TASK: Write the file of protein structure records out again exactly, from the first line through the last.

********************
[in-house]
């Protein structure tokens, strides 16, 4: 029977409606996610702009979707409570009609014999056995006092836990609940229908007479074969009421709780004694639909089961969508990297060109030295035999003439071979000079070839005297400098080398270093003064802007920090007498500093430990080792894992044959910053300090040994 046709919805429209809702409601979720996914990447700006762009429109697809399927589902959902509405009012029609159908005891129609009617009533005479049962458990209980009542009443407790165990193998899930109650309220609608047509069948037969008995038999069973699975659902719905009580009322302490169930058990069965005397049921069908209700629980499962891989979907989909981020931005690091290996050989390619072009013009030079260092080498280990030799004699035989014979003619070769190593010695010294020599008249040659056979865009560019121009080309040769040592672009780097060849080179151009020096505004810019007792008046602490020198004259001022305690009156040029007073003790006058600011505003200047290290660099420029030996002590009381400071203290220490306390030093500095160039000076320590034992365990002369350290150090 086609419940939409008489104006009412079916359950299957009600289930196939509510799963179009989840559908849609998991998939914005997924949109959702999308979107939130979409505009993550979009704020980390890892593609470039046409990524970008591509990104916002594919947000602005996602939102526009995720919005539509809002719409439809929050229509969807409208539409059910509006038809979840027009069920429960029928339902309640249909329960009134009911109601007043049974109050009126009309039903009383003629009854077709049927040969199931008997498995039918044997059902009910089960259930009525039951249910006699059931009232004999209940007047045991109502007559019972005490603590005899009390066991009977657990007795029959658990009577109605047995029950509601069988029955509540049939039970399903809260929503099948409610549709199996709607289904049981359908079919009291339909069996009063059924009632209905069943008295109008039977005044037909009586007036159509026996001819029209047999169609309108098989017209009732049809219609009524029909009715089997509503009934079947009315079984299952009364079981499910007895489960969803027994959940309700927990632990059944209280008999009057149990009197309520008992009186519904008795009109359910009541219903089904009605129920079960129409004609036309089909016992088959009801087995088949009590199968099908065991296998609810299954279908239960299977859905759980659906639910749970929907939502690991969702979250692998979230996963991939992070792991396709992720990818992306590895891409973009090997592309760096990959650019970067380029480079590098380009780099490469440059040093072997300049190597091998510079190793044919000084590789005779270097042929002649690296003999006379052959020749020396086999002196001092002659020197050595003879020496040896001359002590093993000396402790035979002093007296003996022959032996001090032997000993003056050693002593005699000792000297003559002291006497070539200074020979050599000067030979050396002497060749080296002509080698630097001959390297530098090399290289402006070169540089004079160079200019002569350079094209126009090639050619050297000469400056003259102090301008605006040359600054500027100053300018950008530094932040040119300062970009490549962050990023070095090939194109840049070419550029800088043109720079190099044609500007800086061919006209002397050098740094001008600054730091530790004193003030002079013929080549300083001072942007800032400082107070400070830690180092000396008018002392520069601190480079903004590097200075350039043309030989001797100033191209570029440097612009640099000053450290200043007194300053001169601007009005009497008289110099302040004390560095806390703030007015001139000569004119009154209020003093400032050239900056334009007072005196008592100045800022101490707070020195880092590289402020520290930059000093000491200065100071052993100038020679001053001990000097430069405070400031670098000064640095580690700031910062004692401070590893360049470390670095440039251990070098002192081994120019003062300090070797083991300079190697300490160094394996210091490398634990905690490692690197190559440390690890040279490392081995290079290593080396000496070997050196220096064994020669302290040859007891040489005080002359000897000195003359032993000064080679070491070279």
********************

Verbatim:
[in-house]
């Protein structure tokens, strides 16, 4: 029977409606996610702009979707409570009609014999056995006092836990609940229908007479074969009421709780004694639909089961969508990297060109030295035999003439071979000079070839005297400098080398270093003064802007920090007498500093430990080792894992044959910053300090040994 046709919805429209809702409601979720996914990447700006762009429109697809399927589902959902509405009012029609159908005891129609009617009533005479049962458990209980009542009443407790165990193998899930109650309220609608047509069948037969008995038999069973699975659902719905009580009322302490169930058990069965005397049921069908209700629980499962891989979907989909981020931005690091290996050989390619072009013009030079260092080498280990030799004699035989014979003619070769190593010695010294020599008249040659056979865009560019121009080309040769040592672009780097060849080179151009020096505004810019007792008046602490020198004259001022305690009156040029007073003790006058600011505003200047290290660099420029030996002590009381400071203290220490306390030093500095160039000076320590034992365990002369350290150090 086609419940939409008489104006009412079916359950299957009600289930196939509510799963179009989840559908849609998991998939914005997924949109959702999308979107939130979409505009993550979009704020980390890892593609470039046409990524970008591509990104916002594919947000602005996602939102526009995720919005539509809002719409439809929050229509969807409208539409059910509006038809979840027009069920429960029928339902309640249909329960009134009911109601007043049974109050009126009309039903009383003629009854077709049927040969199931008997498995039918044997059902009910089960259930009525039951249910006699059931009232004999209940007047045991109502007559019972005490603590005899009390066991009977657990007795029959658990009577109605047995029950509601069988029955509540049939039970399903809260929503099948409610549709199996709607289904049981359908079919009291339909069996009063059924009632209905069943008295109008039977005044037909009586007036159509026996001819029209047999169609309108098989017209009732049809219609009524029909009715089997509503009934079947009315079984299952009364079981499910007895489960969803027994959940309700927990632990059944209280008999009057149990009197309520008992009186519904008795009109359910009541219903089904009605129920079960129409004609036309089909016992088959009801087995088949009590199968099908065991296998609810299954279908239960299977859905759980659906639910749970929907939502690991969702979250692998979230996963991939992070792991396709992720990818992306590895891409973009090997592309760096990959650019970067380029480079590098380009780099490469440059040093072997300049190597091998510079190793044919000084590789005779270097042929002649690296003999006379052959020749020396086999002196001092002659020197050595003879020496040896001359002590093993000396402790035979002093007296003996022959032996001090032997000993003056050693002593005699000792000297003559002291006497070539200074020979050599000067030979050396002497060749080296002509080698630097001959390297530098090399290289402006070169540089004079160079200019002569350079094209126009090639050619050297000469400056003259102090301008605006040359600054500027100053300018950008530094932040040119300062970009490549962050990023070095090939194109840049070419550029800088043109720079190099044609500007800086061919006209002397050098740094001008600054730091530790004193003030002079013929080549300083001072942007800032400082107070400070830690180092000396008018002392520069601190480079903004590097200075350039043309030989001797100033191209570029440097612009640099000053450290200043007194300053001169601007009005009497008289110099302040004390560095806390703030007015001139000569004119009154209020003093400032050239900056334009007072005196008592100045800022101490707070020195880092590289402020520290930059000093000491200065100071052993100038020679001053001990000097430069405070400031670098000064640095580690700031910062004692401070590893360049470390670095440039251990070098002192081994120019003062300090070797083991300079190697300490160094394996210091490398634990905690490692690197190559440390690890040279490392081995290079290593080396000496070997050196220096064994020669302290040859007891040489005080002359000897000195003359032993000064080679070491070279």